The great Canadian Migration
the Globe and Mail, a popular Canadian newspaper, recently published an article titled. Canadians flock to Panama for a slower, affordable life.
At first glance, it was just another pleasant reassurance that Canadians are coming to Panama, but after a chuckle about the uber Canadian headline, I was left thinking about culture shock.
The article started by highlighting the joys of living in Panama which included:
- resort-style living at an affordable cost
- a slower-paced lifestyle
- and tropical weather
It ended by saying, without actually saying it, be prepared to experience culture shock.
Jay Dgé, 46 who owns Casa Swell, a boutique guest house in Coronado, Panama explains:
"Living in Panama includes challenges. If you don’t speak Spanish, basic things such as shopping, hiring contractors, or fixing internet problems might be a struggle. The slower pace of life also frustrates many Canadians."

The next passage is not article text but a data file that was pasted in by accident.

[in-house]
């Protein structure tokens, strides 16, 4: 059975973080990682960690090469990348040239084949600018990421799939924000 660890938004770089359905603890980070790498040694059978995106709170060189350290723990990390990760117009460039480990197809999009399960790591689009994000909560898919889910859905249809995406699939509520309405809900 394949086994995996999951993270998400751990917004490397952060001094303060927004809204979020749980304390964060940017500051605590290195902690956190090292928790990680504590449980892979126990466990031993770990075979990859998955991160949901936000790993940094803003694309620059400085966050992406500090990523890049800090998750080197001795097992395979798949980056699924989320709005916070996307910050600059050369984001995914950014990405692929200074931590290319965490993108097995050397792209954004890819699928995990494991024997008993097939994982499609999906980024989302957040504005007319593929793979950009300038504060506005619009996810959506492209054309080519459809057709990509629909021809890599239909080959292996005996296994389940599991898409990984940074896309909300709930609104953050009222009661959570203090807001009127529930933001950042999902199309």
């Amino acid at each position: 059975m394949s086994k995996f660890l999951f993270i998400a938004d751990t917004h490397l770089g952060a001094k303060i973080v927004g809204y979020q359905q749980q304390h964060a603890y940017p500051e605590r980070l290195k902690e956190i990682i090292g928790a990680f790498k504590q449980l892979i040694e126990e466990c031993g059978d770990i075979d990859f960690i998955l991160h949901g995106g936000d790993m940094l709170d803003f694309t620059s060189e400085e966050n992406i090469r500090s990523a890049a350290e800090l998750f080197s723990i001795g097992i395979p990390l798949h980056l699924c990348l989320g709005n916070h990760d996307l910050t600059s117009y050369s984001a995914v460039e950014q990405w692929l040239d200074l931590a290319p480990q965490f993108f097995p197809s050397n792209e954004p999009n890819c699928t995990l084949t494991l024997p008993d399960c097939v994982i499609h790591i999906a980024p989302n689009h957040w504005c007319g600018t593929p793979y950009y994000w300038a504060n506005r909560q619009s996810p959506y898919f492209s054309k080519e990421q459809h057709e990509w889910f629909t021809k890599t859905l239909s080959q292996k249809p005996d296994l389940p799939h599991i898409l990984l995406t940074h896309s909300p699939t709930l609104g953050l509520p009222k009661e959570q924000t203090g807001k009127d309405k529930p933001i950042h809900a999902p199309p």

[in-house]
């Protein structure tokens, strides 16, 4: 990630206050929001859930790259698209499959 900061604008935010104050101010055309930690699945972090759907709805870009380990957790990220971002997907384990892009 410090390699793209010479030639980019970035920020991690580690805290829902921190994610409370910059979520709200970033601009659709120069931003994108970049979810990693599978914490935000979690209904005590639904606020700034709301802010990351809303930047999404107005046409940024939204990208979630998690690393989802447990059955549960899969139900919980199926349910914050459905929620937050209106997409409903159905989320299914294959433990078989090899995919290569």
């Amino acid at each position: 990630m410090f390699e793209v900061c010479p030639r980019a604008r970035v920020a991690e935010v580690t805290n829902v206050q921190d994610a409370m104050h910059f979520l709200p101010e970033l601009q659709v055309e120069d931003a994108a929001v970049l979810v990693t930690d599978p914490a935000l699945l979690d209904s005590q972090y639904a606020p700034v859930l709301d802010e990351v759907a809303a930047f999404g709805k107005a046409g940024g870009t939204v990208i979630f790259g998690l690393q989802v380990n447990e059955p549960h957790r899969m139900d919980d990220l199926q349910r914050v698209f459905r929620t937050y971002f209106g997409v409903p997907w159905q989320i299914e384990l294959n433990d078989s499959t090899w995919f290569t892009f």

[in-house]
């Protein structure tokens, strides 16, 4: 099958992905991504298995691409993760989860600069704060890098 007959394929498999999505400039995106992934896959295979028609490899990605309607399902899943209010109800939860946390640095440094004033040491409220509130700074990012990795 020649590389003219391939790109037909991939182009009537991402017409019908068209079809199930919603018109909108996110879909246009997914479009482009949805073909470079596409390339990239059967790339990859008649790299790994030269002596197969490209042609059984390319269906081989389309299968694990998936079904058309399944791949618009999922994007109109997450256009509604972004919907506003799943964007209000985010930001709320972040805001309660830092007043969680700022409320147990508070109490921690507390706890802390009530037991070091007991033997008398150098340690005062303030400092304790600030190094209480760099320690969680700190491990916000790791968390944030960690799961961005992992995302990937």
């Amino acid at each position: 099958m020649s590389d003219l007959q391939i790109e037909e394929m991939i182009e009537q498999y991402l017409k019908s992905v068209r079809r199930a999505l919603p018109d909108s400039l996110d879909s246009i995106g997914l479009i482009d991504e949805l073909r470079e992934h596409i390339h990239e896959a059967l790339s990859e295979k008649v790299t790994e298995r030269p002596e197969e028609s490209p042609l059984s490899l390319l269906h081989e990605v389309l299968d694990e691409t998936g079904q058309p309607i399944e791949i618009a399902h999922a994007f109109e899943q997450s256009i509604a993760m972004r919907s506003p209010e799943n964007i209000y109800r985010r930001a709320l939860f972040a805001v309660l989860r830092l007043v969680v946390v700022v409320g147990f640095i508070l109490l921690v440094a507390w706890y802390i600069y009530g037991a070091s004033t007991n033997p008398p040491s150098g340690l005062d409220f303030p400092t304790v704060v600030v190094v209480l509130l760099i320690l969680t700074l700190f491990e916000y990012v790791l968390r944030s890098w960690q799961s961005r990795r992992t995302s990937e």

Ian Flint, coming from a fast-paced job in a fast-paced city, said:
“In many ways, the lifestyle is opposite to what it is in Canada, here in Panama, manana [tomorrow] doesn’t always mean tomorrow. Sometimes it means the day after tomorrow or the day after that.”
What these Canadians living, and running businesses in Panama are talking about is experiencing culture shock. As foreigner you are likely to experience culture shock when you face cultural attitudes that differ from your own.
Many foreigners especially Canadian’s and North Americans experience culture shock when moving to Panama. Often they don’t notice they’re experiencing it until their attitude has been altered.
With growing communities of primarily expats one might hear similar experiences of culture shock, which can lead to the stereotyping. The danger here, is becoming never being able to obtain a furfulling life in Panama.
While article ends by saying "Panama isn’t for everyone," circling back to Canadian winter as a trump card, it might have been more productive to read the writing on the wall.
which is, if you move to Panama be prepared to experience culture shock, because if you aren’t your migration might be short-lived.